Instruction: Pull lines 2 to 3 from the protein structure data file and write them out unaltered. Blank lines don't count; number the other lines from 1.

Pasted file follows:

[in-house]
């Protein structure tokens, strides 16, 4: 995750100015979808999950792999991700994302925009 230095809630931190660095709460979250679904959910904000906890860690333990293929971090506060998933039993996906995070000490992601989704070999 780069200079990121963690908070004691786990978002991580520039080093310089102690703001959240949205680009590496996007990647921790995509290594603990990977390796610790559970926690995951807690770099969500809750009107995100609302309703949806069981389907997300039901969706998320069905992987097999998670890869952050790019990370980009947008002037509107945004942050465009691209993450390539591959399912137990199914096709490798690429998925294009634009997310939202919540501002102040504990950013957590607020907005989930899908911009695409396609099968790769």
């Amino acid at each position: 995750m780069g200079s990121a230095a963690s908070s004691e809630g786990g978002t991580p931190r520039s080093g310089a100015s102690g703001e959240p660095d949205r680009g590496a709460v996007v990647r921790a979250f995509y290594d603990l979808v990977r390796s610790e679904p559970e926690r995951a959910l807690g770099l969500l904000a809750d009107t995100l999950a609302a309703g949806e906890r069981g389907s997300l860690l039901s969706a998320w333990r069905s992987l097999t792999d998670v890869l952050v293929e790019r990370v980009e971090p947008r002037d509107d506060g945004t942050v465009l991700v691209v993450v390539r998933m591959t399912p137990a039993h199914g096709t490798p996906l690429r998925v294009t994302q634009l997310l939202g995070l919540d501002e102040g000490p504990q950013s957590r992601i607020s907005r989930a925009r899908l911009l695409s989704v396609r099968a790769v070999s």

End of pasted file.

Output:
């Protein structure tokens, strides 16, 4: 995750100015979808999950792999991700994302925009 230095809630931190660095709460979250679904959910904000906890860690333990293929971090506060998933039993996906995070000490992601989704070999 780069200079990121963690908070004691786990978002991580520039080093310089102690703001959240949205680009590496996007990647921790995509290594603990990977390796610790559970926690995951807690770099969500809750009107995100609302309703949806069981389907997300039901969706998320069905992987097999998670890869952050790019990370980009947008002037509107945004942050465009691209993450390539591959399912137990199914096709490798690429998925294009634009997310939202919540501002102040504990950013957590607020907005989930899908911009695409396609099968790769």
């Amino acid at each position: 995750m780069g200079s990121a230095a963690s908070s004691e809630g786990g978002t991580p931190r520039s080093g310089a100015s102690g703001e959240p660095d949205r680009g590496a709460v996007v990647r921790a979250f995509y290594d603990l979808v990977r390796s610790e679904p559970e926690r995951a959910l807690g770099l969500l904000a809750d009107t995100l999950a609302a309703g949806e906890r069981g389907s997300l860690l039901s969706a998320w333990r069905s992987l097999t792999d998670v890869l952050v293929e790019r990370v980009e971090p947008r002037d509107d506060g945004t942050v465009l991700v691209v993450v390539r998933m591959t399912p137990a039993h199914g096709t490798p996906l690429r998925v294009t994302q634009l997310l939202g995070l919540d501002e102040g000490p504990q950013s957590r992601i607020s907005r989930a925009r899908l911009l695409s989704v396609r099968a790769v070999s």